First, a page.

Bureaucracy and code quality

The Xen developers have a quite bureaucratic approach about getting patches in - say, they simply refuse to even read a mail that doesn't have PATCH in the subject line, and they asbolutely refuse to consider making a change you only _describe_ to them - but that doesn't mean only high quality code gets in.

I had the funny experience, that a bugfix hint from me about a bug in the xendomains script, which only required one line to be changed, and me therefore not bothering about creating a patch with diff, simply didn't make it in.
I even created a bug report in bugzilla(which is generally not taken care of anyway, and my attempt to make that better was welcomed warmly, but not supported in any way at all), _and_ wrote a mail to the devel list.

Checking it again some half a year later it looked like the problem had been solved - but not with my patch. They took another one - one that was, instead of 1 line, 15 lines... The problem with my patch was - read it, reall: I DIDN' T SEND A DIFF - for ONE line of change - I think that is how crappy Shell script code like Xen's network scripts come sto live.

That way, you get hackish stuff of hundreds lines of shell code, that is really hard to grasp. surely, you're better off writing your own - as somebody I share my firstname with, also realized...

That blog was the actual cause of me writing this - I saw this post, thought about the script's quality, and my experiences with trying to help improve Xen.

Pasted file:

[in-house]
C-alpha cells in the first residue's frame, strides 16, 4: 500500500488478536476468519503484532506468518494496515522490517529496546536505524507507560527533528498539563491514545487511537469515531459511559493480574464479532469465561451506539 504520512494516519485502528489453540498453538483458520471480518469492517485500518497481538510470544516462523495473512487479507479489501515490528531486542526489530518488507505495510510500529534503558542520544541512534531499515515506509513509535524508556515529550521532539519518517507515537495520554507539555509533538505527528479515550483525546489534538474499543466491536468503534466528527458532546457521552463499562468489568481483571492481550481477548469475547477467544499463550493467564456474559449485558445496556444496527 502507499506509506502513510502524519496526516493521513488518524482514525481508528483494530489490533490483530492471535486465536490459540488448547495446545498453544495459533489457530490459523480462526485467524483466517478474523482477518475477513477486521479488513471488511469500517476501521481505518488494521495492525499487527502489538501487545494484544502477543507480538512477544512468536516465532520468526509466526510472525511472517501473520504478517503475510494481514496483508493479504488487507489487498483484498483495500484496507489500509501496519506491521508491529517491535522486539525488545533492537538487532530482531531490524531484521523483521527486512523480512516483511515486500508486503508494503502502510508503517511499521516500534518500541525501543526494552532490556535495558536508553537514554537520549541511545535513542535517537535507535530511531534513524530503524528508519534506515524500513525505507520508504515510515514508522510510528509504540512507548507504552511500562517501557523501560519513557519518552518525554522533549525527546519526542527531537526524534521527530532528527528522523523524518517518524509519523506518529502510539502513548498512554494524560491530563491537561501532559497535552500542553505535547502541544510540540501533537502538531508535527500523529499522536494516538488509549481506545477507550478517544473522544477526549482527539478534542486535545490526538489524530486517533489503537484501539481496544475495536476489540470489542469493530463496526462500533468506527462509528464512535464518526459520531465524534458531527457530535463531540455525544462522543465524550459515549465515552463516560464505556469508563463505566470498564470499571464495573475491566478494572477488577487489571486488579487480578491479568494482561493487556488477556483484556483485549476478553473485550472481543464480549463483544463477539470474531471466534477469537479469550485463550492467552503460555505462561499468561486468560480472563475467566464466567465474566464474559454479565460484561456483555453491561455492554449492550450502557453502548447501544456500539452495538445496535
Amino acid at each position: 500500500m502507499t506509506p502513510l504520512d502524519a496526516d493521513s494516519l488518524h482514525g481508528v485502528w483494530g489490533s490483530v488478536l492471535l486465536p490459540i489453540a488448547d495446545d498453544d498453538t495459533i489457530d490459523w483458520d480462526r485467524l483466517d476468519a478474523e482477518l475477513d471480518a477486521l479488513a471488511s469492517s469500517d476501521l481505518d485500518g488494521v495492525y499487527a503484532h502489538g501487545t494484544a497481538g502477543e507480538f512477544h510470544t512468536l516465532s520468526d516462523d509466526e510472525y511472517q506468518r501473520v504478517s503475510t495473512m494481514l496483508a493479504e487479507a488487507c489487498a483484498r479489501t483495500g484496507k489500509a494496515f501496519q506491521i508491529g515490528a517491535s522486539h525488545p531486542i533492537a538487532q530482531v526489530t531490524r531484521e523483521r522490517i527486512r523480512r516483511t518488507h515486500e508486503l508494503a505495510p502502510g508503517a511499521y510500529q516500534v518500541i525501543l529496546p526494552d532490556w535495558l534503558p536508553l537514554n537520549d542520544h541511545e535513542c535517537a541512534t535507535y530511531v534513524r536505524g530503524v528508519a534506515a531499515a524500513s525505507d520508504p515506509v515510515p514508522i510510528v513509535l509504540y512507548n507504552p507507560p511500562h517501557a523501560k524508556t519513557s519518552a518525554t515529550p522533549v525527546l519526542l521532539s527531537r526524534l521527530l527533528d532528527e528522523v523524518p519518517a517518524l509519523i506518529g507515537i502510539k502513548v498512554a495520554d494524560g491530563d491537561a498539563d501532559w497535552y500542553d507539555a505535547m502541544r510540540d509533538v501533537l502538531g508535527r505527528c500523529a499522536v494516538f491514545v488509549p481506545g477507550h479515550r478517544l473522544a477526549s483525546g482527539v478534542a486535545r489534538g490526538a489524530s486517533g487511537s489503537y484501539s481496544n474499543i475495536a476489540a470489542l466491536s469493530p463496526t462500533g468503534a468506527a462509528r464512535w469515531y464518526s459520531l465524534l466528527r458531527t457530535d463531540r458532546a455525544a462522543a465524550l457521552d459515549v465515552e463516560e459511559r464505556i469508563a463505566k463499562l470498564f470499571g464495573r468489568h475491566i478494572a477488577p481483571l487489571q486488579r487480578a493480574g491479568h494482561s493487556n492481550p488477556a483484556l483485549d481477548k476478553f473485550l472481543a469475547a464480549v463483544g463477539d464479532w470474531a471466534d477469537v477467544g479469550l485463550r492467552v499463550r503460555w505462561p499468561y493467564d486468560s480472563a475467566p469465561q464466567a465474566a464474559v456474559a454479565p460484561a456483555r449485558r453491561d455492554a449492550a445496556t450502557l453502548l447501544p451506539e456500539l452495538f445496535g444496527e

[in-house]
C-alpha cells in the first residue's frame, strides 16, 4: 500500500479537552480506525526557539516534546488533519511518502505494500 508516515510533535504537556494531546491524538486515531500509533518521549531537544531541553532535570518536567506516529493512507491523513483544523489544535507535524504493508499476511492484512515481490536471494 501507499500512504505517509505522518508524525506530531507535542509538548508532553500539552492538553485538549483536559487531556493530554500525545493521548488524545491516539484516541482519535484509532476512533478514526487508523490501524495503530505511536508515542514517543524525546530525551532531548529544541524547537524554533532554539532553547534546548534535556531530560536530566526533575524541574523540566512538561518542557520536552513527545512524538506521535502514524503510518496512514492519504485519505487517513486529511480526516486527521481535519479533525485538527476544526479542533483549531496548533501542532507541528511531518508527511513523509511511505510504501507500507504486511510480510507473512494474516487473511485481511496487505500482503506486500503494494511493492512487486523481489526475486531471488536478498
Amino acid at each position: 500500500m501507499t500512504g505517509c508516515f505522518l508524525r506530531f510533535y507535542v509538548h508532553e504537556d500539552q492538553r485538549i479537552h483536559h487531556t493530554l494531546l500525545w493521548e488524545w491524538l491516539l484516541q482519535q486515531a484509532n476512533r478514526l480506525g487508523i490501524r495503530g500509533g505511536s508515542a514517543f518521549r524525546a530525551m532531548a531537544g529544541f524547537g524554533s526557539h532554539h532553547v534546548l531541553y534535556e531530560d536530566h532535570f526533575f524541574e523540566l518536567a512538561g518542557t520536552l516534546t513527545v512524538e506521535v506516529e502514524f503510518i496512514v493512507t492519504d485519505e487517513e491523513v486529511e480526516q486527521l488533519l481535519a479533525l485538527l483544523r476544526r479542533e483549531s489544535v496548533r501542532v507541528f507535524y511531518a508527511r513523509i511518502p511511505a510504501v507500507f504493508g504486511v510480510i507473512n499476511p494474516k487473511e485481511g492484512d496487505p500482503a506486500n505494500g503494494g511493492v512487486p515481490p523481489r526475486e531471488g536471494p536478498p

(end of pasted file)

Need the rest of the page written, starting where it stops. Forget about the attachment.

There was another similar thing, quite recently: the Xen build dependencies are still not documented nicely in the source's README file. As I saw another guy writing about this on xen-users, I thought I'd let the developers know, and ask them why they don't change it. My mail, being ignored at the first attempt, requiring me to write a second NAG mail, again got only the reply that it _must_ be a diff-created patch - even if the committer must check it anyway, and even if it is a simple list of strings, and an obvious, single place where to put it...

The only thing I can conclude is: Here, we see a development organization, where clearly, bureaucracy is more important than code and documentation quality.

I guess it's not hard to understand that I'm not exactly motivated to send hints for improvement for Xen anymore.